In 2002 the US textile workers' union UNITE issued a report on factories in six countries around the world -- Lesotho, El Salvador, Bangladesh, Indonesia, Mexico and Cambodia -- producing clothing for The Gap. The union found: below subsistence level wages, systematic verbal and physical abuse of workers, rampant health and safety violations, routine union-busting, and regular violations of local minimum wage laws. And now these workers have Chinese textile exports facilitated by the demise of the Multi-Fibre Agreement dangling like a Sword of Damocles over their factories.
But thankfully, these workers have free traders like Dean Spinanger, senior researcher at the Kiel Institute for World Economics in Germany and "an expert on the quota system" telling them that they've been taking it too easy too long. In fact, Spinanger says,
"it will make them aware that they have to shape up."It appears the "shape up" message is indeed getting out.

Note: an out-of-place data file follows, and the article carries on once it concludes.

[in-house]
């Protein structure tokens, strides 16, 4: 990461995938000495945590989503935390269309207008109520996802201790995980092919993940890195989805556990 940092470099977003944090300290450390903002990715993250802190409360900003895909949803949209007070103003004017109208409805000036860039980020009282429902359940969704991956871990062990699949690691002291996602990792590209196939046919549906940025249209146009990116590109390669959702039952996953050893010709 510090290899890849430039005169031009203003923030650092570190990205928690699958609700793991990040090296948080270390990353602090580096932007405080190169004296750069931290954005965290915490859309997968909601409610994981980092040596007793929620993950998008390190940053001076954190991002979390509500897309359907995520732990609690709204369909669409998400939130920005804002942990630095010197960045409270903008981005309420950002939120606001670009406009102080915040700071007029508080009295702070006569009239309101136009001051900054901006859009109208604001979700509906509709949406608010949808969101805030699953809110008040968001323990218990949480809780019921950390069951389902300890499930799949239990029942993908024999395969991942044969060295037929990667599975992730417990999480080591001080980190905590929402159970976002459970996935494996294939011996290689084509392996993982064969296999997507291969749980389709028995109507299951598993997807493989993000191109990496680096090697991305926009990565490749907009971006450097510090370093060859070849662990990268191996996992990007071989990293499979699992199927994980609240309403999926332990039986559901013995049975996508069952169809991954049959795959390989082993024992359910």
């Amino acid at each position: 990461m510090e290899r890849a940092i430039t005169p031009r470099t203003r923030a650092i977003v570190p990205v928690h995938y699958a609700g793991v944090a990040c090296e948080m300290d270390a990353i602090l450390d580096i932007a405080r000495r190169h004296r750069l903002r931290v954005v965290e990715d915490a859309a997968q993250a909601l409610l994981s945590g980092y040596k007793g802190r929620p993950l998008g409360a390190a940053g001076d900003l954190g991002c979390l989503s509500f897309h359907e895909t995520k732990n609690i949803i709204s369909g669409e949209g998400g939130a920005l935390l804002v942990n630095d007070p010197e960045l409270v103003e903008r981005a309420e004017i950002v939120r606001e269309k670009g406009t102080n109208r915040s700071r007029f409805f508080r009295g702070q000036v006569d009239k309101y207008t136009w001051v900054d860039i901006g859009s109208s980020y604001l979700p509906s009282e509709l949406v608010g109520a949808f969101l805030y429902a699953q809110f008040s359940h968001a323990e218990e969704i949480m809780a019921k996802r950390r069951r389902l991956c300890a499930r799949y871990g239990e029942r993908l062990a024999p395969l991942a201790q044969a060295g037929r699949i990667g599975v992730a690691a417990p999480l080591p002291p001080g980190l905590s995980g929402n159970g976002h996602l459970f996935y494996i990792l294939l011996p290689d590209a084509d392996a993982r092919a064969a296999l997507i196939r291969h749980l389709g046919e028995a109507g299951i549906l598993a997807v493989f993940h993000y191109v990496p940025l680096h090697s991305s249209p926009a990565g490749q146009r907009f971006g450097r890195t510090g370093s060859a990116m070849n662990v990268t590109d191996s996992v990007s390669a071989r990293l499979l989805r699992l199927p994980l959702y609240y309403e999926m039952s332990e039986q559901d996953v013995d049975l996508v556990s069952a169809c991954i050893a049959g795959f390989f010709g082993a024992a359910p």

Already, gains in wage levels and working conditions are starting to unravel. In Lesotho, the government has agreed to give apparel and textile factory owners an exemption from paying a mandatory cost-of-living increase. Business leaders in El Salvador want to reduce the nation's $5.04-a-day maquiladora minimum wage in rural areas to stay competitive with China and its lower-cost neighbors in Central America.Clearly when free traders say "shape up," they mean that $5/day has become an extravagant coddling of labor -- but fear not, little ones! Apparently Jerusalem will be builded here / Among these dark Satanic mills.
Halfway around the world in the Philippines, a panel of business and government officials has proposed exempting garment makers from paying the minimum daily wage, which ranges from about $3.75 to $5.